Thomas April 22, 2010 7:36 PM

@ Zack
“””because web browser authors knew to pay attention to this stuff from eight o’clock, day one.”””

I assume you mean 8 pm?

Web browsers were a “cesspit of security holes”, just as (some/most/many) PDF readers are now, and for precisely the same reason: ‘usability’ trumps ‘security’.

The desire to compete with PowerPoint and Word, which requires adding all sorts of features, has turned PDF from “a really good way to store documents because it’s safe and WYSISWG” to “just another disaster waiting to happen. again.”

I guess it’s back to plain ASCII… April 22, 2010 10:53 PM


Although we’re in the minority, there are some of us who do not use powerpoint (or its clones) and don’t want to. PDF is a good option for slides in that situation.

FrancesC April 23, 2010 12:11 AM

I was infected with one of the blackmailing “security” programs from a pdf file that automatically opened in Foxit Reader. My husband managed to cripple it and then we found an article from Microsoft that gave us the info on how to get rid of it.

Winter April 23, 2010 1:29 AM

“Zack, why would you want to use .PDF to do presentation slides?”

Never used LaTeX Beamer to create a presentation? I can churn out a perfect slide a minute on Beamer if I know what I want to say (more if I had time to think about it). And all slides look terrific with real LaTeX polish.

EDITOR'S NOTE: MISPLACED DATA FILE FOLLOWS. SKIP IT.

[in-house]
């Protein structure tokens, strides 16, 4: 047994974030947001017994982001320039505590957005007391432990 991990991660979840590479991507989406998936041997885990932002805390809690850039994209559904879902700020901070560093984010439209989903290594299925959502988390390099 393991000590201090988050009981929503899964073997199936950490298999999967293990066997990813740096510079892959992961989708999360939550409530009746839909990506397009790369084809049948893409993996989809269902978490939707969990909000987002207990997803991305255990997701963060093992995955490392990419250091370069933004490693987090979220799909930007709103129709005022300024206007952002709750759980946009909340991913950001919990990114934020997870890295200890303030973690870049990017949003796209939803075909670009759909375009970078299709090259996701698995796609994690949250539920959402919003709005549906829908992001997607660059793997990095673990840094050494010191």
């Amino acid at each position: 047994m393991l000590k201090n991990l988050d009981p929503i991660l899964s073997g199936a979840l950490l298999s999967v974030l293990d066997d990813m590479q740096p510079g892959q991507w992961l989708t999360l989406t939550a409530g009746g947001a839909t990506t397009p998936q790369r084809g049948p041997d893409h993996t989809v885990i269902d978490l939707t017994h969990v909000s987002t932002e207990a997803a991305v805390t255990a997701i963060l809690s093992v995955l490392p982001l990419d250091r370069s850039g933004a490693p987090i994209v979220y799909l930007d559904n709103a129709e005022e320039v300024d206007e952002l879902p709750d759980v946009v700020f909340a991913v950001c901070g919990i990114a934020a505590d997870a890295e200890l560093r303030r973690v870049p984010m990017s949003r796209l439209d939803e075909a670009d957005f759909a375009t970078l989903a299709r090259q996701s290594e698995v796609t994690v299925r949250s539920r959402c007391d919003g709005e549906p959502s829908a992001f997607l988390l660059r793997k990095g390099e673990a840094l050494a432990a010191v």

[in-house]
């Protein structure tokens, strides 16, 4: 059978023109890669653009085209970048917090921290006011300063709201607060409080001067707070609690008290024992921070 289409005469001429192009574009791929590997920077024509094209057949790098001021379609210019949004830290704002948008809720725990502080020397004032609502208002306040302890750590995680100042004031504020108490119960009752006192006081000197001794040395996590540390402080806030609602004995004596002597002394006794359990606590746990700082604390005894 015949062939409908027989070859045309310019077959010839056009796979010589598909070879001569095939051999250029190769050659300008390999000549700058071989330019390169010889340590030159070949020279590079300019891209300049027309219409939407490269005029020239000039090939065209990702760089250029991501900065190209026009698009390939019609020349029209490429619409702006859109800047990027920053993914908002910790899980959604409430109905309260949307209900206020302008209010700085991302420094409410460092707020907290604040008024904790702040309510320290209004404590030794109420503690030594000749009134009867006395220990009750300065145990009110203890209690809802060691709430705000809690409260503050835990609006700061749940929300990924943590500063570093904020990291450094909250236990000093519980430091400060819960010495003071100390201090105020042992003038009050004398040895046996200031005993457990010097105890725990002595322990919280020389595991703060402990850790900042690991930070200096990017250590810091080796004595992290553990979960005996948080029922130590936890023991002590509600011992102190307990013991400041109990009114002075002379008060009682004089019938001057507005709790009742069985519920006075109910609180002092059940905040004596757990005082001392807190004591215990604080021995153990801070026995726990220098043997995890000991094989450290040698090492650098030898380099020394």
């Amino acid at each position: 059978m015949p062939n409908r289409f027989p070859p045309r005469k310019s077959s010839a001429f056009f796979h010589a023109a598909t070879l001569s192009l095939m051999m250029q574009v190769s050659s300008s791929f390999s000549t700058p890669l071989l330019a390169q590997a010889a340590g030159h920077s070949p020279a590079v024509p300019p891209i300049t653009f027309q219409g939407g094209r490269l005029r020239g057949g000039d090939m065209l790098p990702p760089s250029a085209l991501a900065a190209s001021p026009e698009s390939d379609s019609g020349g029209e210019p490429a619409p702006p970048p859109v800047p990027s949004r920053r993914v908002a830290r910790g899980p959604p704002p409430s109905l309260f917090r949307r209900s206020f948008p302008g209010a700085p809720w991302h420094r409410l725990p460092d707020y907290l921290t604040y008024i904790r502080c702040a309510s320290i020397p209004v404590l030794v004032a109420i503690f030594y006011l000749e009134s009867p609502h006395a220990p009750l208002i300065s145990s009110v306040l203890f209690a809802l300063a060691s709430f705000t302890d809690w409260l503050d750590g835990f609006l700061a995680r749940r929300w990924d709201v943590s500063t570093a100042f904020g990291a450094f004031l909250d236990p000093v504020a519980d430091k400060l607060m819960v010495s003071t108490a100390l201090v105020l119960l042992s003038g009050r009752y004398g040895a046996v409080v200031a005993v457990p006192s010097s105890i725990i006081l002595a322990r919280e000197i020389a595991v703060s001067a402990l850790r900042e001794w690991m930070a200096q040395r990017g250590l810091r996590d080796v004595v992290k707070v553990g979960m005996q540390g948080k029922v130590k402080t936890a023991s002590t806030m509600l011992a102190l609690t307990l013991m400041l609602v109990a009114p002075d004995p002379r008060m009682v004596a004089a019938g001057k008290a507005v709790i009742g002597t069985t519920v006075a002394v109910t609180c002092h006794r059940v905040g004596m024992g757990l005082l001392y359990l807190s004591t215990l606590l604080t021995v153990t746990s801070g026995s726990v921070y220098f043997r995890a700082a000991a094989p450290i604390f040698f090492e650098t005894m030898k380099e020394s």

PDF presentations work on any platform without dropping all the special fonts. You know, all airplanes and devil heads where your text or formula was.

Powerpoint is not available on Linux. OO.o often not available on “presenting” computers. And powerpoint will mess up the layout of your slides on EVERY computer you did not test it on.


Nick P April 23, 2010 2:07 AM

@ Winter and Zack

So, we have people that like to use PDF’s way out of their original scope and we have reasons not to use PowerPoint. I’m still not seeing a reason to put all this risky functionality in what’s been advertised as a good document format to replace “proprietary” or “risky” formats as PDF proponents have said in the past. I don’t see why we can’t support two formats: one a little stronger than PDF/A and one more like modern PDF. That way we could use the simpler one when trust was an issue & interoperability was still essential.

@ Thomas

Good point on the browser. When I read that part of Zack’s post, I was thinking: “what the hell is he talking about? haven’t browsers been the greatest source of compromises over the past few years?” Last thing we need is another browser. (read: modern PDF’s)